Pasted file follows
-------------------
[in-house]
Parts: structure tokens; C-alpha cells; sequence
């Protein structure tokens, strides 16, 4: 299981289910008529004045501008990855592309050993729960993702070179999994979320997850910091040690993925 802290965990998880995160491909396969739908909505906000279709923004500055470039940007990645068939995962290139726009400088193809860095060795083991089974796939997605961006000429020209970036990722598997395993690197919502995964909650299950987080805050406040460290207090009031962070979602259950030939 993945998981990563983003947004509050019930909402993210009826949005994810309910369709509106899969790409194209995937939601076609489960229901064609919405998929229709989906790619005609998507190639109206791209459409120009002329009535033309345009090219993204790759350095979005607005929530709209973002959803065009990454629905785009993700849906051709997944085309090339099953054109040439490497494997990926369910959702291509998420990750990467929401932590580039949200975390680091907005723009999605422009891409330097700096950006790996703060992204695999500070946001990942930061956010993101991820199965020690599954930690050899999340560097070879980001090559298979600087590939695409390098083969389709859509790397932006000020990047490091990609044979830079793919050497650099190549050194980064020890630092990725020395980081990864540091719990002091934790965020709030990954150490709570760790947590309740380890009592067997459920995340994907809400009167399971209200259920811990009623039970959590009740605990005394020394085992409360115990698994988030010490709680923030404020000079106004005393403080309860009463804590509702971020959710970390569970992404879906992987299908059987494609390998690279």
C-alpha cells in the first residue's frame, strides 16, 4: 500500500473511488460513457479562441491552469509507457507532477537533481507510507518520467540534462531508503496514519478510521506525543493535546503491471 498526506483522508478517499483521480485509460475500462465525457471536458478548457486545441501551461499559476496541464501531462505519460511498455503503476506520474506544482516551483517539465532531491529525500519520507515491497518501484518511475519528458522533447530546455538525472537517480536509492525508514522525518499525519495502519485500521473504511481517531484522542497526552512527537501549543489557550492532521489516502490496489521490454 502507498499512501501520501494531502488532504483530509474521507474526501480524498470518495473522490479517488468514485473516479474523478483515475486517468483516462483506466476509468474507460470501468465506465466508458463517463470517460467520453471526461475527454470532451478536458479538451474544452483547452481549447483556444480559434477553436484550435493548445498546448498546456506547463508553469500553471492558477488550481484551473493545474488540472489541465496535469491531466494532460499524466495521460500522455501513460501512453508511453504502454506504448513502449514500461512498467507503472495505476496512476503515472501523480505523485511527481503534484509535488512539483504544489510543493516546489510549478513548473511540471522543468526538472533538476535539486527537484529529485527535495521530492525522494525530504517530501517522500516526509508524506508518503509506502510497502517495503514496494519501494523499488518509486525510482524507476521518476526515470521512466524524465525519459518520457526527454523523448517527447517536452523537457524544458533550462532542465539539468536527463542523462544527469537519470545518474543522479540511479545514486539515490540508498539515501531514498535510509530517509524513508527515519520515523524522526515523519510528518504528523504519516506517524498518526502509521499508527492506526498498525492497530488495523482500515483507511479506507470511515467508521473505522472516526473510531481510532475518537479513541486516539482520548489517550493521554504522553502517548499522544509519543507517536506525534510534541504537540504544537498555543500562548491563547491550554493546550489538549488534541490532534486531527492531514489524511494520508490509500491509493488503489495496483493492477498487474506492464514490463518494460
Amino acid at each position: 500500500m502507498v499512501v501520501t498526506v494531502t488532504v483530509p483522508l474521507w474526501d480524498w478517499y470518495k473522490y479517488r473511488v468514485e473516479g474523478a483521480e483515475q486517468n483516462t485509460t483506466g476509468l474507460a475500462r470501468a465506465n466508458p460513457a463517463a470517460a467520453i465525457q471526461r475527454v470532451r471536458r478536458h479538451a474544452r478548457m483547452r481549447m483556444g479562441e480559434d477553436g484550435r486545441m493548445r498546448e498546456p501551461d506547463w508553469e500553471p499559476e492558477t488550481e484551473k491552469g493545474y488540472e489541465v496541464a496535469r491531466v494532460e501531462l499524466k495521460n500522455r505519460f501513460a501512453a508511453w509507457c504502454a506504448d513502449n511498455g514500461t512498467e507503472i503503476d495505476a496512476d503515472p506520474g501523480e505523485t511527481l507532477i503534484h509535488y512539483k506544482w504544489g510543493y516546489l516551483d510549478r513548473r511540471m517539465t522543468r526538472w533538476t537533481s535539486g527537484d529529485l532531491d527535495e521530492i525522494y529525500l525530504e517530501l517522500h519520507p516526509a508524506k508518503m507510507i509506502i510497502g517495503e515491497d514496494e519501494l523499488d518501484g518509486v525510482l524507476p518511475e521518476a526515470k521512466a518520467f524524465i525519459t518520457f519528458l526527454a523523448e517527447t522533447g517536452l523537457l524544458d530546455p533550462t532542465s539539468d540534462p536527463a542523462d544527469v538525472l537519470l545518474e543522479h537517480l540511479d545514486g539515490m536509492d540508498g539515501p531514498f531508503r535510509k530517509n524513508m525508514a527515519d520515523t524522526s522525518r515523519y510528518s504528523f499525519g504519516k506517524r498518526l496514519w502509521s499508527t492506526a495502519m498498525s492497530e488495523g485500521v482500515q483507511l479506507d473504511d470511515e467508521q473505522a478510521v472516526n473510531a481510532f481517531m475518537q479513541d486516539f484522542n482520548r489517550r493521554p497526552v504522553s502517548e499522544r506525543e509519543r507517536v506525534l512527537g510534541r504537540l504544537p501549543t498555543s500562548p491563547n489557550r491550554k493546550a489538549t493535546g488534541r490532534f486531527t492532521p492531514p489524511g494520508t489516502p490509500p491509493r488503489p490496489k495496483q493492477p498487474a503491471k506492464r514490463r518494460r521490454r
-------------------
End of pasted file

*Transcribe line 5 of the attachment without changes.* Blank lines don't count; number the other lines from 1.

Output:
Amino acid at each position: 500500500m502507498v499512501v501520501t498526506v494531502t488532504v483530509p483522508l474521507w474526501d480524498w478517499y470518495k473522490y479517488r473511488v468514485e473516479g474523478a483521480e483515475q486517468n483516462t485509460t483506466g476509468l474507460a475500462r470501468a465506465n466508458p460513457a463517463a470517460a467520453i465525457q471526461r475527454v470532451r471536458r478536458h479538451a474544452r478548457m483547452r481549447m483556444g479562441e480559434d477553436g484550435r486545441m493548445r498546448e498546456p501551461d506547463w508553469e500553471p499559476e492558477t488550481e484551473k491552469g493545474y488540472e489541465v496541464a496535469r491531466v494532460e501531462l499524466k495521460n500522455r505519460f501513460a501512453a508511453w509507457c504502454a506504448d513502449n511498455g514500461t512498467e507503472i503503476d495505476a496512476d503515472p506520474g501523480e505523485t511527481l507532477i503534484h509535488y512539483k506544482w504544489g510543493y516546489l516551483d510549478r513548473r511540471m517539465t522543468r526538472w533538476t537533481s535539486g527537484d529529485l532531491d527535495e521530492i525522494y529525500l525530504e517530501l517522500h519520507p516526509a508524506k508518503m507510507i509506502i510497502g517495503e515491497d514496494e519501494l523499488d518501484g518509486v525510482l524507476p518511475e521518476a526515470k521512466a518520467f524524465i525519459t518520457f519528458l526527454a523523448e517527447t522533447g517536452l523537457l524544458d530546455p533550462t532542465s539539468d540534462p536527463a542523462d544527469v538525472l537519470l545518474e543522479h537517480l540511479d545514486g539515490m536509492d540508498g539515501p531514498f531508503r535510509k530517509n524513508m525508514a527515519d520515523t524522526s522525518r515523519y510528518s504528523f499525519g504519516k506517524r498518526l496514519w502509521s499508527t492506526a495502519m498498525s492497530e488495523g485500521v482500515q483507511l479506507d473504511d470511515e467508521q473505522a478510521v472516526n473510531a481510532f481517531m475518537q479513541d486516539f484522542n482520548r489517550r493521554p497526552v504522553s502517548e499522544r506525543e509519543r507517536v506525534l512527537g510534541r504537540l504544537p501549543t498555543s500562548p491563547n489557550r491550554k493546550a489538549t493535546g488534541r490532534f486531527t492532521p492531514p489524511g494520508t489516502p490509500p491509493r488503489p490496489k495496483q493492477p498487474a503491471k506492464r514490463r518494460r521490454r